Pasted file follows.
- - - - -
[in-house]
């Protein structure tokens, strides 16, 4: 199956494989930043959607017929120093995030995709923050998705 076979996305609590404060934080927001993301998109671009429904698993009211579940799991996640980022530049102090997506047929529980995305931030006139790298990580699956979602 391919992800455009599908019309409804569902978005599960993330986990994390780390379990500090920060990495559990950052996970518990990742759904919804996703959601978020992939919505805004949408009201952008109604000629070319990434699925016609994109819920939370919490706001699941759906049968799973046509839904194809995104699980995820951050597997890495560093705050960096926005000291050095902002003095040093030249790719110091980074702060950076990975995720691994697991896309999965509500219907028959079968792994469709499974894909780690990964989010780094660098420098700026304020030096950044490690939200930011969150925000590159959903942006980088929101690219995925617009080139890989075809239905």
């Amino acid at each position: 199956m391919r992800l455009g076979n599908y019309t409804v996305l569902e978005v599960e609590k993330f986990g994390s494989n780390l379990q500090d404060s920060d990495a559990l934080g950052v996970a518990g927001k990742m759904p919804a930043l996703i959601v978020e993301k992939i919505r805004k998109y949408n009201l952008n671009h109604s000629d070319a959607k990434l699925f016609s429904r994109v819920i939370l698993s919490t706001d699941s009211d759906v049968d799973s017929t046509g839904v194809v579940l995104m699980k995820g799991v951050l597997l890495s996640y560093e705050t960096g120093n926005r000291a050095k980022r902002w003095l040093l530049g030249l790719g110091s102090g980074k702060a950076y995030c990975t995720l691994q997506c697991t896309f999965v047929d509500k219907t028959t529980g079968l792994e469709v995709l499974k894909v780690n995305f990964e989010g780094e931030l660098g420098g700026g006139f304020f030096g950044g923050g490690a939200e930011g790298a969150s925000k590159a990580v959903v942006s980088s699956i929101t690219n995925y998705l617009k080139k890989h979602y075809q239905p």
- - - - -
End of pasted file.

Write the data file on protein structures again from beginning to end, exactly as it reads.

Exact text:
[in-house]
């Protein structure tokens, strides 16, 4: 199956494989930043959607017929120093995030995709923050998705 076979996305609590404060934080927001993301998109671009429904698993009211579940799991996640980022530049102090997506047929529980995305931030006139790298990580699956979602 391919992800455009599908019309409804569902978005599960993330986990994390780390379990500090920060990495559990950052996970518990990742759904919804996703959601978020992939919505805004949408009201952008109604000629070319990434699925016609994109819920939370919490706001699941759906049968799973046509839904194809995104699980995820951050597997890495560093705050960096926005000291050095902002003095040093030249790719110091980074702060950076990975995720691994697991896309999965509500219907028959079968792994469709499974894909780690990964989010780094660098420098700026304020030096950044490690939200930011969150925000590159959903942006980088929101690219995925617009080139890989075809239905």
């Amino acid at each position: 199956m391919r992800l455009g076979n599908y019309t409804v996305l569902e978005v599960e609590k993330f986990g994390s494989n780390l379990q500090d404060s920060d990495a559990l934080g950052v996970a518990g927001k990742m759904p919804a930043l996703i959601v978020e993301k992939i919505r805004k998109y949408n009201l952008n671009h109604s000629d070319a959607k990434l699925f016609s429904r994109v819920i939370l698993s919490t706001d699941s009211d759906v049968d799973s017929t046509g839904v194809v579940l995104m699980k995820g799991v951050l597997l890495s996640y560093e705050t960096g120093n926005r000291a050095k980022r902002w003095l040093l530049g030249l790719g110091s102090g980074k702060a950076y995030c990975t995720l691994q997506c697991t896309f999965v047929d509500k219907t028959t529980g079968l792994e469709v995709l499974k894909v780690n995305f990964e989010g780094e931030l660098g420098g700026g006139f304020f030096g950044g923050g490690a939200e930011g790298a969150s925000k590159a990580v959903v942006s980088s699956i929101t690219n995925y998705l617009k080139k890989h979602y075809q239905p």